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A Hedgehog as a Pet?

Restricted Wildlife List

Hello PAH family! Recent changes to Game and Fish legislature has amended the law previously restricting the ownership of a hedgehog in the state of Arizona, making them a popular new addition to many families. When Game and Fish adds or removes a species from the Restricted Wildlife List, the decision is based on a number of factors, including: human health and safety, the possible impact of the species on local ecosystems, consistency with federal regulations, and potential economic impacts.  The decision to remove the hedgehog from the restricted list was primarily based on the low probability of an escaped or released hedgehog surviving in the Arizona wild; meaning they pose little threat to local habitat and wildlife.

Hedgehog Species

There are approximately 17 species of hedgehog that are found around the world. The majority of hedgehogs available in the pet industry are African Pygmy hedgehogs. They typically weigh in at 1-1.5 pounds, with an average length of 6-8 inches. While they have decent eyesight, they rely primarily on hearing and sense of smell to forage and find food in their environment. In the wild their typical lifespan is approximately 3 years, however in captivity may live to 6 (and occasionally to 8!) years of age. They have a dense coating of spines over their back and sides, and when threatened are able to curl into a ball, protecting their face, feet and bellies with spikey armor.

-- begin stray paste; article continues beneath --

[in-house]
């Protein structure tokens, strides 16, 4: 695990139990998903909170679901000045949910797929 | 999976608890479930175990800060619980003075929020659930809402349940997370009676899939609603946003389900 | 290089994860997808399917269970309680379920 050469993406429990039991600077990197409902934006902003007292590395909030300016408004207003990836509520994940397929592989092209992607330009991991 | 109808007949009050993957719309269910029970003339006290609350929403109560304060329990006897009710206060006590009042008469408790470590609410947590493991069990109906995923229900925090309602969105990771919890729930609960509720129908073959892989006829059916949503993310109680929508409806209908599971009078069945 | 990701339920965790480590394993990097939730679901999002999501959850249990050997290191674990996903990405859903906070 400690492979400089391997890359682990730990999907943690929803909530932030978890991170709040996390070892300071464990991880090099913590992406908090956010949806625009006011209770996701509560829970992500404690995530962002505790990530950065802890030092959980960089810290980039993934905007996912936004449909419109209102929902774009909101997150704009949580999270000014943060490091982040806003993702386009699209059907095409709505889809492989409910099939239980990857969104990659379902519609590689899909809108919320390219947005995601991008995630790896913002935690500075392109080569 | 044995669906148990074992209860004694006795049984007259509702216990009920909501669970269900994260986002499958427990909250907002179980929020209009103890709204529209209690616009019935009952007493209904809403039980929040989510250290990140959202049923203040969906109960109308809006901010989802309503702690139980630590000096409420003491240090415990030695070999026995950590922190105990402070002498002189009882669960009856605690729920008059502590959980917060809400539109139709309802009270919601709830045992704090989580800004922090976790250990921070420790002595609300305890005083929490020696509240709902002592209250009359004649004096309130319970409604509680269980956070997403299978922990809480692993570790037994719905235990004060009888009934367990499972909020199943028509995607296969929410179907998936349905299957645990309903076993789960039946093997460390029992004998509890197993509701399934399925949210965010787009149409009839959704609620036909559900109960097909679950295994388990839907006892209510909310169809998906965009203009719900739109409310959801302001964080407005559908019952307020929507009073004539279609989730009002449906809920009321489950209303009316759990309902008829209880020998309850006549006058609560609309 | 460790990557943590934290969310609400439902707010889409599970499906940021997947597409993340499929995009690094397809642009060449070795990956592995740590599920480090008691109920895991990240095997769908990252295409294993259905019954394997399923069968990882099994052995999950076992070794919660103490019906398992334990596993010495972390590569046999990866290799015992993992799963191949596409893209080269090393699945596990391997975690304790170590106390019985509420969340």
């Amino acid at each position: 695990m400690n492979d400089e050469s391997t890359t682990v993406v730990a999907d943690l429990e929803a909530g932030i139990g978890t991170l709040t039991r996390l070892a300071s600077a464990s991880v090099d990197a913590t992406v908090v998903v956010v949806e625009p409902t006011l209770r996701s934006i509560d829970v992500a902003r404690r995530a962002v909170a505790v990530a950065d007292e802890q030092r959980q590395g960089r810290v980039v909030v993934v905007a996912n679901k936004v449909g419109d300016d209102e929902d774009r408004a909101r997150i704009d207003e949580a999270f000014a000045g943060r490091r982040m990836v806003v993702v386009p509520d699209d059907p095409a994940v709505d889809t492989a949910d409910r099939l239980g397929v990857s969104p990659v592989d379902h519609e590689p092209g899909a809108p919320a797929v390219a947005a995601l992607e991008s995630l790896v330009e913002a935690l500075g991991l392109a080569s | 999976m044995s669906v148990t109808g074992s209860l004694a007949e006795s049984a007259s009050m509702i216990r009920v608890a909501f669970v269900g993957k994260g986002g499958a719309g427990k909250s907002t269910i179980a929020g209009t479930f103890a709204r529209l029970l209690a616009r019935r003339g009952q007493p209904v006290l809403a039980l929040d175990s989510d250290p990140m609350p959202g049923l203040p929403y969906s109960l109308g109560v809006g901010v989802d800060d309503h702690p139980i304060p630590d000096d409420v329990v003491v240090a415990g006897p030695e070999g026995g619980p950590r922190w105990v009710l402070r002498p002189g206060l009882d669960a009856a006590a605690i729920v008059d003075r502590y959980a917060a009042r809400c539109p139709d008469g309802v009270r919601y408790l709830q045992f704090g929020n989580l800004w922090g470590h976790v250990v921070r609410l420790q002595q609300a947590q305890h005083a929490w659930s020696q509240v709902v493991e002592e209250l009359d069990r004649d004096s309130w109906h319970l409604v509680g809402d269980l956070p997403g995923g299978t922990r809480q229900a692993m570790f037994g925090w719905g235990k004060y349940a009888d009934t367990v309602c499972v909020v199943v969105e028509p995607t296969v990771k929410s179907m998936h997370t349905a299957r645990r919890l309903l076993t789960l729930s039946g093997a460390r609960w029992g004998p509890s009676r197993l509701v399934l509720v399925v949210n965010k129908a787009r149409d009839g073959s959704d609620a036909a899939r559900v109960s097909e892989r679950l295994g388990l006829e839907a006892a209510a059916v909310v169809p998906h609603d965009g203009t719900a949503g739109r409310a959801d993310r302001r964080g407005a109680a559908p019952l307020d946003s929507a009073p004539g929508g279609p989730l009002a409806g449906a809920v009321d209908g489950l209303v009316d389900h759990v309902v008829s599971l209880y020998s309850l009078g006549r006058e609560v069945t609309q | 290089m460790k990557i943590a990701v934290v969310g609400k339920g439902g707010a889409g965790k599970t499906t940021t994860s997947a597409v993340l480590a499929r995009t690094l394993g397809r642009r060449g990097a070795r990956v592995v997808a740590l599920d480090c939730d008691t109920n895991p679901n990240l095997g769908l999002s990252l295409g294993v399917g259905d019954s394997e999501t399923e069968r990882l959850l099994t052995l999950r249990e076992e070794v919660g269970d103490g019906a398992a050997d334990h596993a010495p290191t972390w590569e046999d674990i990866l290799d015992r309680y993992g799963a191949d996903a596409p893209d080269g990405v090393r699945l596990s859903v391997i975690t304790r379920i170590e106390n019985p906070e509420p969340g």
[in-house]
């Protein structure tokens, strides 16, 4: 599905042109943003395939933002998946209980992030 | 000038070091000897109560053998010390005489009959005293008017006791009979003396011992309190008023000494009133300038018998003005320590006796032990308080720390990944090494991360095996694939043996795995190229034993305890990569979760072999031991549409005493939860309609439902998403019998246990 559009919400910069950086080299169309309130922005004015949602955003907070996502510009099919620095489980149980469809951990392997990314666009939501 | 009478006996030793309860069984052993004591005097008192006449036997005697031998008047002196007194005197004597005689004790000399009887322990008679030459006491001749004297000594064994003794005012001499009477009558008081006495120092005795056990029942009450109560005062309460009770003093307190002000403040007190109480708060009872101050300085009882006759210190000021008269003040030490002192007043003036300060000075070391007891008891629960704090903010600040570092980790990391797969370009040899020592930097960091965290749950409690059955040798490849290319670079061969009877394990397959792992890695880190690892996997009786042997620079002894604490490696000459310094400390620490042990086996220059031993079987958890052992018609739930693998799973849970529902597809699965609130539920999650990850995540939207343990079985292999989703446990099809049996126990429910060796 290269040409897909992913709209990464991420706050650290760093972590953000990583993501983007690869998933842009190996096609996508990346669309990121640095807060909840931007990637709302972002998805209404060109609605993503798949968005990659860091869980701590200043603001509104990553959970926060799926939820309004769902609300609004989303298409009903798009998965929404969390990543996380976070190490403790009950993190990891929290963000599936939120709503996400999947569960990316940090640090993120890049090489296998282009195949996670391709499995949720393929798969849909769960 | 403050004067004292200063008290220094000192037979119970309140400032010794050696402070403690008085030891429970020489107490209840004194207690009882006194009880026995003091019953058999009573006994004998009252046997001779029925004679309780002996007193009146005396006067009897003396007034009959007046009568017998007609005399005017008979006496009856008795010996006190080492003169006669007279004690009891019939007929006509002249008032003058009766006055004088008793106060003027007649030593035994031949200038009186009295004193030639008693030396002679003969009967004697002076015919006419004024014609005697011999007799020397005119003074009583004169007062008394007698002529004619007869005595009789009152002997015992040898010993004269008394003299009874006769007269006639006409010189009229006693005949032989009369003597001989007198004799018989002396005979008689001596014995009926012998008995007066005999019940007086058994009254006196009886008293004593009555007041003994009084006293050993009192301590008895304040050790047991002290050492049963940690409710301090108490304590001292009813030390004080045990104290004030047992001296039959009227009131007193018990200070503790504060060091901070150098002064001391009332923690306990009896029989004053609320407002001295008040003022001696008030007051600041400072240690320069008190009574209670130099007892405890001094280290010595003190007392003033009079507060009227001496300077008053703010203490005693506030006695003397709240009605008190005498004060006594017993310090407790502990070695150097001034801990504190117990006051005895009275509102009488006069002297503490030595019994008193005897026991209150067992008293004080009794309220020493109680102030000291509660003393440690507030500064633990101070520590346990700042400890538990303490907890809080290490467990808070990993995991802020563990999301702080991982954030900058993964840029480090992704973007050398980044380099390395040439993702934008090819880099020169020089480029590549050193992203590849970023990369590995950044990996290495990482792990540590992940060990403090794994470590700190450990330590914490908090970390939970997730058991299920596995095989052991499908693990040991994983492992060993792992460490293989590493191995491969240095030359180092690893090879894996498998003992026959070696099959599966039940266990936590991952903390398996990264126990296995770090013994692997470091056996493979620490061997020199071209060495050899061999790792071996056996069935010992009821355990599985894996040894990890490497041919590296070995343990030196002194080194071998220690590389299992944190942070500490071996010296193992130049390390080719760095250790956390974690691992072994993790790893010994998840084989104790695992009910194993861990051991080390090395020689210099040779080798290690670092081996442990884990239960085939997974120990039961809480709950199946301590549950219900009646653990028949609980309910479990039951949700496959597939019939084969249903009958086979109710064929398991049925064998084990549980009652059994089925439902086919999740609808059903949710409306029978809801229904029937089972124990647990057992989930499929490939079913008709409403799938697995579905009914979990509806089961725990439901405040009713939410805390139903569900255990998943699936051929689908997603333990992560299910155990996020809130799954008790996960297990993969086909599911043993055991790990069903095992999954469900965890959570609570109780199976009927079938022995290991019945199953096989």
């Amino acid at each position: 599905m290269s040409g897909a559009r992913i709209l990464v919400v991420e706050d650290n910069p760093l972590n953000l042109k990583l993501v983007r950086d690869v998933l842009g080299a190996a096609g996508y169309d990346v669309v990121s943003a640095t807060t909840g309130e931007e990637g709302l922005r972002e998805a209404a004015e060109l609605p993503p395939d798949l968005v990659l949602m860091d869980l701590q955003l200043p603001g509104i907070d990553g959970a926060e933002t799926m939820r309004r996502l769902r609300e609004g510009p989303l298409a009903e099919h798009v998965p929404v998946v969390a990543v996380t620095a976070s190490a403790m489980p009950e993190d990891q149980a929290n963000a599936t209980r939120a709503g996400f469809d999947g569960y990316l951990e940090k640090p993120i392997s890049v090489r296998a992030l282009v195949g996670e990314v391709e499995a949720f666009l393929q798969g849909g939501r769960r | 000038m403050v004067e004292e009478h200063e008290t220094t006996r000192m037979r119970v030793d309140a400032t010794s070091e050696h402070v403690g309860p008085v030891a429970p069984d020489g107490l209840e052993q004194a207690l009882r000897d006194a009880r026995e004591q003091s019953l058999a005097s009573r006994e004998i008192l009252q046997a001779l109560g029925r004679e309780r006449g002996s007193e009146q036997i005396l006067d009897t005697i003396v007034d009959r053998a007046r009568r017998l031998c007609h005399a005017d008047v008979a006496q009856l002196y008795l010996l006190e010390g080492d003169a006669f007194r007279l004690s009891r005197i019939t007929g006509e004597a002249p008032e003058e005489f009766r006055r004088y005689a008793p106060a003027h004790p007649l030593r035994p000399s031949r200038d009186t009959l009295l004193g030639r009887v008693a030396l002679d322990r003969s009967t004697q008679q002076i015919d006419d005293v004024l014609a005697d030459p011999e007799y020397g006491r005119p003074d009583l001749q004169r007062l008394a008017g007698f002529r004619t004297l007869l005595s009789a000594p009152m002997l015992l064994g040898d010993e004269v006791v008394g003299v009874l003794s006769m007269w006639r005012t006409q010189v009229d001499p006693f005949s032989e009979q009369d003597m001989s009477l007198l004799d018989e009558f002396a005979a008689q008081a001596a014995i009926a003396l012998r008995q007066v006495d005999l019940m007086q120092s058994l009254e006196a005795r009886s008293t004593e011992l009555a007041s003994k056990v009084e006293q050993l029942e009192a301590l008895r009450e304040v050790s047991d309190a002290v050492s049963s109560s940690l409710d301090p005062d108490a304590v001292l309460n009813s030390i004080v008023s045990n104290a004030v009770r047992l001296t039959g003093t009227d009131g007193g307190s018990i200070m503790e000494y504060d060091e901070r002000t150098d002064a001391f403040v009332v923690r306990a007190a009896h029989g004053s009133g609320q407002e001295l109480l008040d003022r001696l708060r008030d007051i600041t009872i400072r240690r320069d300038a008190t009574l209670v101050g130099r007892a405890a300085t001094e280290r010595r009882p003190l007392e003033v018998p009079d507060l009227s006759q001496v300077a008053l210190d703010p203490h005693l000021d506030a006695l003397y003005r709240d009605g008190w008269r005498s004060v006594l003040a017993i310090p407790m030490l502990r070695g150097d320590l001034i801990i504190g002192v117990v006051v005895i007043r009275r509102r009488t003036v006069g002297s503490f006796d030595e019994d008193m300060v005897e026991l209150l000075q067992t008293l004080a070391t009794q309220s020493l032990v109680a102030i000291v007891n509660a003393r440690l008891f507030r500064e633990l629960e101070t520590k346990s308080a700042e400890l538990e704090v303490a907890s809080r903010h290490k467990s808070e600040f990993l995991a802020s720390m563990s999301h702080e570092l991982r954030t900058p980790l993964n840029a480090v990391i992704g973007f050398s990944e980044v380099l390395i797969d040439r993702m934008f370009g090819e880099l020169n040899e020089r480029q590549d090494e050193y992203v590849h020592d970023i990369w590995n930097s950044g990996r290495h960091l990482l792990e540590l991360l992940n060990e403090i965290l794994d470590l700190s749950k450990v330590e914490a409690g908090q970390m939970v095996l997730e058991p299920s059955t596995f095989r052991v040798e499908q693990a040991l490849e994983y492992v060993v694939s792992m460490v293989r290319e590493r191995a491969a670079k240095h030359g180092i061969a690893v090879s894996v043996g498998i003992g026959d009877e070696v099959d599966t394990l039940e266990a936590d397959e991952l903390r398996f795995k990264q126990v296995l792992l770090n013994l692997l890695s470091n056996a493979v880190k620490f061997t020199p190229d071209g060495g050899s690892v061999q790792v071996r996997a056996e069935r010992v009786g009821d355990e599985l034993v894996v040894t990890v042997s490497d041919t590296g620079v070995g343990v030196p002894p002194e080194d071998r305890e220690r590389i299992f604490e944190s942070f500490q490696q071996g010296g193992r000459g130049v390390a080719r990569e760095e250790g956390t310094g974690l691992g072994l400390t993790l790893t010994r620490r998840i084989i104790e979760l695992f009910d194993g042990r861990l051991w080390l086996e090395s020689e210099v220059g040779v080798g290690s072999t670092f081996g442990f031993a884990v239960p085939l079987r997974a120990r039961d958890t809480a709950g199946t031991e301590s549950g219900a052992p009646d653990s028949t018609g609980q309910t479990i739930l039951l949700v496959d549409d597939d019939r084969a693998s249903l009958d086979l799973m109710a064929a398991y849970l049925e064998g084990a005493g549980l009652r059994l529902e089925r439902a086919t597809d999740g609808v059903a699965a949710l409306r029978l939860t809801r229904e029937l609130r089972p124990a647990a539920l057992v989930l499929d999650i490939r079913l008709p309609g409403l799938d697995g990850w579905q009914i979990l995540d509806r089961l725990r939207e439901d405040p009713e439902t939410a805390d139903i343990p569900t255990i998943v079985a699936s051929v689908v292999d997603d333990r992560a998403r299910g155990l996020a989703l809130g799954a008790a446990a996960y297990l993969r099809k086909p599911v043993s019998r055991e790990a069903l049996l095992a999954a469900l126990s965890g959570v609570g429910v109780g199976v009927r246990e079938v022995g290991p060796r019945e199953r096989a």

Hedgehogs are omnivorous (eat a mixture of proteins and vegetables), nocturnal (sleep during the day and are active at night) mammals (warm blooded and give birth to live young). In the wild their diet consists of spiders, grubs, insects, carrion, roots, and berries. Domesticated hedgehogs are primarily fed a diet of cat food supplemented with meal worms and veggies. In captivity they are particularly prone to obesity, which often becomes evident in that they have difficulty completely tucking themselves into a protective ball. This is an indication that a reduction in food, and/or an increase in exercise are needed. Exercise wheels are a great tool to increase activity, as they allow for night-time jogging. Be sure to provide a solid wheel (not wire – spacing between bars creates risk for feet to get caught, leading to injury) and one that is easily cleanable.

Housing

Housing should allow for a decent amount of space to explore (shoot for at least 4 square feet of floor space), with pelleted or other soft substrate bedding. Wood chips are generally not preferred as they can have sharp edges and cause injury while your hedgie is burrowing.  The habitat should be placed in a well ventilated (but not drafty!) area out of direct sunlight. They are also sensitive to noise, so placing the habitat away from TV’s or high traffic areas of the home is ideal. The temperature should be maintained in the low 70’s, keep in mind that low temperatures can be dangerous and induce hibernation. Fresh clean water should be available at all times, either in a dish or hanging bottle. 

While hedgehogs can be fun, inquisitive, personable pets, they are not suitable for every family due to their nocturnal and prickly nature. Be sure to do your research prior to bringing home any new companions; and don’t hesitate to contact us with questions or concerns!

Ashley K. Joy, DVM
Prescott Animal Hospital